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Mathematics is at the core of our curriculum and it is through our teaching in this subject that pupils learn crucial life skills, including resilience and problem-solving. Through a wide range of approaches, tt is our intent that all children become fluent in each area of the maths curriculum so they can proceed to engage in higher-level reasoning and problem-solving skills, both within the maths lesson and across the wider curriculum. Our aim is to provide opportunities for all of our learners to lead, teach, support and mentor each other in order to further embed and deepen their mathematical thinking and to develop their confidence as mathematicians.


The Early Years

Early maths skills are reinforced through practical activities, often outside, and using a wide range of physical resources, often linked to role-play and developed through enhanced provision. Challenges posed encourage problem-solving and application of their learning; this is embedded further through weekly Forest School sessions.

Building on a solid foundation

To ensure consistency and a clear progression of skills, we follow the White Rose Maths small steps scheme (see below). Children complete pre assessments before each unit of work to guide their individual learning journeys. In all sessions, variation is paramount and provided through: different starting points, a range of challenge, the support of practical resources and groupings. Children may work with a teacher for guided maths, independently to access activities of an appropriate level of challenge, in groups to support each other or as part of a whole class to draw their learning together. 

To supplement the core provision (White Rose Maths), a wide range of additional resources are used to broaden and deepen the children's learning. Re-cap activities, investigations and problem-solving that requires skills beyond the current unit of work are all part of the learning journey, captured in workbooks and exercise books. New knowledge and concepts are mapped-out with the children on class learning walls (see right), which support the teaching and learning throughout a unit. As the children become more independent in their learning, Maths Glossaries are used to capture the content of these learning walls (whether through photographs or individual note-taking), supporting autonomous learning by acting as a reminder when a topic is revisited.

Glossary pics & working wall

Children are taught to mark their own work as they progress through the session (in red) in order to identify misconceptions immediately or move them onto a higher level of challenge. Mistakes are either self-corrected, where the child understands their error, or worked through with a partner or adult as needed. If required, additional fluency practice is provided; for others additional 'chilli challenges' are offered to stretch and deepen understanding. 

Learning journey pics

SEND: supporting understanding and independence for all

Our brains work in different ways and therefore require different approaches to making sense of a problem. In addition to the approaches to variation referenced above, the following approaches may be used at any stage, as necessary for the individual to make sense of the learning and become independent.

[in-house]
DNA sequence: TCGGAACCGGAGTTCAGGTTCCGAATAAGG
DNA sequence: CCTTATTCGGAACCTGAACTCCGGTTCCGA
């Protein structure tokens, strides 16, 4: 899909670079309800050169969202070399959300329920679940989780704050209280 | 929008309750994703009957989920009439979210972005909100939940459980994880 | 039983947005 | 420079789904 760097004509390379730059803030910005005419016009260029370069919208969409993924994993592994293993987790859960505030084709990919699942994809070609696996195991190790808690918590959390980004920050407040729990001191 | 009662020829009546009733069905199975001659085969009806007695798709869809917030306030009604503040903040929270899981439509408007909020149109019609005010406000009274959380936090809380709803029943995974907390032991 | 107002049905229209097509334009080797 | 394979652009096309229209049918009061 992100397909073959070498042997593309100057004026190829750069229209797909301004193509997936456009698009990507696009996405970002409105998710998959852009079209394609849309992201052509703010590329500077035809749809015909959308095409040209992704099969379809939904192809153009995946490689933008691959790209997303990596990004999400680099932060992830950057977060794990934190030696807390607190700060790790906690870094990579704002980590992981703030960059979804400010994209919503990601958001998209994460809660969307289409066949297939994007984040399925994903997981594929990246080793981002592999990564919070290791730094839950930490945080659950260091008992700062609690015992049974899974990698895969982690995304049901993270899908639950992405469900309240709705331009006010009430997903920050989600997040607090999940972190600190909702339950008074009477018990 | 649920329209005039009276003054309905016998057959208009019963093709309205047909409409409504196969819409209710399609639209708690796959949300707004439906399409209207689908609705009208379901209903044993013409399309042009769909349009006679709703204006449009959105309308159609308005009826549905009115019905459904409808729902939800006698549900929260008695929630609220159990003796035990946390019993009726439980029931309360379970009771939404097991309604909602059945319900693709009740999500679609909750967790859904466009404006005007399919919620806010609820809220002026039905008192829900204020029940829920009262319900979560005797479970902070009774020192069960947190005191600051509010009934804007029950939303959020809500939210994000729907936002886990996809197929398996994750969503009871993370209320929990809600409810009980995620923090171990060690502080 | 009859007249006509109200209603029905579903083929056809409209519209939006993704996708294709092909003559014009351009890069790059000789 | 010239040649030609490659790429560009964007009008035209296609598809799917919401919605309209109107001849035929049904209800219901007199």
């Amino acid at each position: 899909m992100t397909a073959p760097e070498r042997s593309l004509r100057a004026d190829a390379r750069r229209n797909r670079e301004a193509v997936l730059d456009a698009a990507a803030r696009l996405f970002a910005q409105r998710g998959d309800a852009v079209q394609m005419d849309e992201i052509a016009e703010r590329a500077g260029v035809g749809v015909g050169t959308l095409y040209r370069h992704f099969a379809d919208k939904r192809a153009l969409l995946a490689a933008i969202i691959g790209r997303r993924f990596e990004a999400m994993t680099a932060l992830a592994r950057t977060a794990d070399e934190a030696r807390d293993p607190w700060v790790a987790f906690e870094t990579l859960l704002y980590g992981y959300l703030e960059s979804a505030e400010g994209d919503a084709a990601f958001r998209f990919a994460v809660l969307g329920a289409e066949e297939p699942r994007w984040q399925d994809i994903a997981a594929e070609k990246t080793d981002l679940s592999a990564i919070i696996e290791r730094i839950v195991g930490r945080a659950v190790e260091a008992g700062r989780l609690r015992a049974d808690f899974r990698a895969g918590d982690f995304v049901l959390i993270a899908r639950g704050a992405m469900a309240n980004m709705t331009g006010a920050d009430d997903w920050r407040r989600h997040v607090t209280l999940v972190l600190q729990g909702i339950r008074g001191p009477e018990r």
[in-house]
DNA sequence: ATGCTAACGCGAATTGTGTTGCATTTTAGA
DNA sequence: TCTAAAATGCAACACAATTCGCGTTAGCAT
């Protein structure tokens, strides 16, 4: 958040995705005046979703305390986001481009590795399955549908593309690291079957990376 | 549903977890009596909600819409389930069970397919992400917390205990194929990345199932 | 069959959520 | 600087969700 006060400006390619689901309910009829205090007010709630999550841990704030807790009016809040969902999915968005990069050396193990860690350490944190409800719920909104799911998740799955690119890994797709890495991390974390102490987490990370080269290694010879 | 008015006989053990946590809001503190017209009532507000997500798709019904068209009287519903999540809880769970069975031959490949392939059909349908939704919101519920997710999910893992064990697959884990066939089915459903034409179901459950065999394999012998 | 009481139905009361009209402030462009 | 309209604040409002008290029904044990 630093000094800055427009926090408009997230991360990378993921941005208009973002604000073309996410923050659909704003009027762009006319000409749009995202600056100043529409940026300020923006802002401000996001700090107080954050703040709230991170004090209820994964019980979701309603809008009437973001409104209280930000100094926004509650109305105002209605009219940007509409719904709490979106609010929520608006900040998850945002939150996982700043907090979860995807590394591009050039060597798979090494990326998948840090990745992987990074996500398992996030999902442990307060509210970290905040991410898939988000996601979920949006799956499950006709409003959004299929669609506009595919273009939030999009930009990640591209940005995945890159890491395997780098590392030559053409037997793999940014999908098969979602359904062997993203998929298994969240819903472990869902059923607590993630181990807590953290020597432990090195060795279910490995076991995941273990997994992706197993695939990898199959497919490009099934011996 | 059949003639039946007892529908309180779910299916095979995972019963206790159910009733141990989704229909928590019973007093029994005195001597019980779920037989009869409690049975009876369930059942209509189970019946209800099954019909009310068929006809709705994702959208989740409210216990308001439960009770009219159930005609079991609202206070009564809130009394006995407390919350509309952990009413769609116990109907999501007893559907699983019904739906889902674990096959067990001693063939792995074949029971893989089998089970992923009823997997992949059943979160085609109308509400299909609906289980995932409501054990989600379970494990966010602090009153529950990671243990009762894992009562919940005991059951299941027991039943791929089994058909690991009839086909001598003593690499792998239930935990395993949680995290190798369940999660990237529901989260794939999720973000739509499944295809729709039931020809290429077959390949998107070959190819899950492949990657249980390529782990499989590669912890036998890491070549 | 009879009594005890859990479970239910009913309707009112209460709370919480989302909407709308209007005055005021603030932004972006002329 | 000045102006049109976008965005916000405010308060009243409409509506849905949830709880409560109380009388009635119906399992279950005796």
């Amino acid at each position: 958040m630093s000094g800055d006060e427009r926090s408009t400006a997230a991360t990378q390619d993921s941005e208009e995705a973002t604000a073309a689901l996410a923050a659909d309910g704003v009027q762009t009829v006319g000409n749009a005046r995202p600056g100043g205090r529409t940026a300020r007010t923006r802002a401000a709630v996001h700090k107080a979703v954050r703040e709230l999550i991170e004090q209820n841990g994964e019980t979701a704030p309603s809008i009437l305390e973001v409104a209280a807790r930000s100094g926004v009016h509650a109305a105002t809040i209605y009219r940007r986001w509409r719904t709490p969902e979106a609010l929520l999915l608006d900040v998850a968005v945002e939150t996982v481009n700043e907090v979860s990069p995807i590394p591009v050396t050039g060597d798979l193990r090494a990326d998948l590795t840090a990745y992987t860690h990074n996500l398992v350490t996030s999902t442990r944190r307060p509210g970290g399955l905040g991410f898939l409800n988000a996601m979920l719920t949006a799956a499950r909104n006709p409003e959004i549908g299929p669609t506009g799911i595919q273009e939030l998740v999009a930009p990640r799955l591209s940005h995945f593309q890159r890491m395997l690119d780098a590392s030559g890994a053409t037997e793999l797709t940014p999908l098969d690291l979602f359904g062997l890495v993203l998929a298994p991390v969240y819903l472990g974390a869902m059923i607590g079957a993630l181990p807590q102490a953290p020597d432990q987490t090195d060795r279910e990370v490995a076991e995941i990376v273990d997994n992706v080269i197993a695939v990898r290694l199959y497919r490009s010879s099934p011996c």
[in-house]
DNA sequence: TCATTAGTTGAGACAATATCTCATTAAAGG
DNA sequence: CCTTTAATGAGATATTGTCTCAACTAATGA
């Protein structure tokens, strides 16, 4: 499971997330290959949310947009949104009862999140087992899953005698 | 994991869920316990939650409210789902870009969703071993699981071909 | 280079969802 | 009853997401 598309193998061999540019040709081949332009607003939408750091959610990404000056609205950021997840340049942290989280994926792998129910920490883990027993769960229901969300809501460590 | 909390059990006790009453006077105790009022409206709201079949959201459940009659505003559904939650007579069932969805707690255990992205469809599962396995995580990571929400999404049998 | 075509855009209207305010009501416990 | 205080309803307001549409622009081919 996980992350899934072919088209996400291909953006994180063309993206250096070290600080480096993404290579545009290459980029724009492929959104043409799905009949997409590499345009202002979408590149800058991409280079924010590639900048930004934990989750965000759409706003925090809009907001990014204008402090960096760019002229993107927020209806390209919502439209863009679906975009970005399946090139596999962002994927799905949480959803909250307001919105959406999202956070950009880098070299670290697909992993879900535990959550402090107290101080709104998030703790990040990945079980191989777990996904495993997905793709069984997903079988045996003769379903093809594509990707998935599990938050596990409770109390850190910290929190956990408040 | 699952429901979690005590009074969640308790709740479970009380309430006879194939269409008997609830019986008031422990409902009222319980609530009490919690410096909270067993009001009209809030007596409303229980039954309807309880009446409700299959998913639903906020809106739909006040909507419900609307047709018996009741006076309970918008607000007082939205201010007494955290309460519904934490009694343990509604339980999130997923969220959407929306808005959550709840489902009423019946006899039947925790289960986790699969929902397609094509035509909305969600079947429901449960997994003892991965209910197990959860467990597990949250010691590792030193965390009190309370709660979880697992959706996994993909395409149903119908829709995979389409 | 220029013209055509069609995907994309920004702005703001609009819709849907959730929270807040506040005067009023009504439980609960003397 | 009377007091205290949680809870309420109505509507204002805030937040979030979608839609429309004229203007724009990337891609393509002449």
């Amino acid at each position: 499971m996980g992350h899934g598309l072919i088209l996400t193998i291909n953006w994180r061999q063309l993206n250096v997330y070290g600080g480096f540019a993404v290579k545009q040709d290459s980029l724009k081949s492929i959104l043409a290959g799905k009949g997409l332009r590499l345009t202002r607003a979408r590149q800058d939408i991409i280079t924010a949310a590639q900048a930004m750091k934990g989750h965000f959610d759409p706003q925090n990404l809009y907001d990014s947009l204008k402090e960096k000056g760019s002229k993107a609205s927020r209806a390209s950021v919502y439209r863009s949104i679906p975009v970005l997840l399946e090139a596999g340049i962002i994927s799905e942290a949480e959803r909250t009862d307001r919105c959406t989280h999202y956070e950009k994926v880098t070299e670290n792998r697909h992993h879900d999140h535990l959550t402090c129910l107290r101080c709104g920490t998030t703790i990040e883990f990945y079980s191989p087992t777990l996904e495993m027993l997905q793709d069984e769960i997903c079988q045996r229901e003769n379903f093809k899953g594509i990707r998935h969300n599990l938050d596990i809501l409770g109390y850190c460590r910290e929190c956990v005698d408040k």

Concrete: In this stage, children are first introduced to an idea or skill by acting it out with real objects. For example, in division this might be done by separating balls into colour groups.

Pictorial: When a child has sufficiently understood the hands-on experiences, they can progress to relating them to different representations, such as a bar model, part whole diagram or picture of the objects. Children of all ages and abilities are encouraged to make jottings, including pictorial representations, to make sense of more complex problems and identify the skills needed to reach a solution.

Abstract: This is the symbolic stage, where the child is able to represent problems using mathematical notations e.g. 10÷5=2. The children will only progress to the abstract stage when they have enough context to understand what they mean, as this is the 'final' and most challenging of the three stages.


As children move through their learning journeys, they become increasingly fluent in the skills and are able to articulate their learning. This progress is reflected in their workbooks and captured in their post assessments: pre-assessments from the beginning of the topic are returned to be corrected and /or completed. The child and teacher are then able to celebrate progress, plan further support and share achievements by taking these home.

Post-assessment pic

How do I help my Child?

It can be tricky to know how to help your child without confusing them further; maths today may not be what you remember from your own school days. To help we have attached our progression of mental and written methods document as a guide to how these are developed at Langrish, from the Early Years, through the Infants and beyond. Please use this as a manual when helping your child with their home learning. We have also added two documents with links - one a page of useful websites to further the children's learning, the other with a list of videos to show you how we introduce different skills using the concrete-pictorial-abstract approach. These are listed by objective and are age-appropriate. If you have any further questions, don't be afraid to come and ask!

Here are some useful websites to help support your child's maths learning at home.

Key Stage 1 BBC Bitesize

Key Stage 2 BBC Bitesize


Maths Chase

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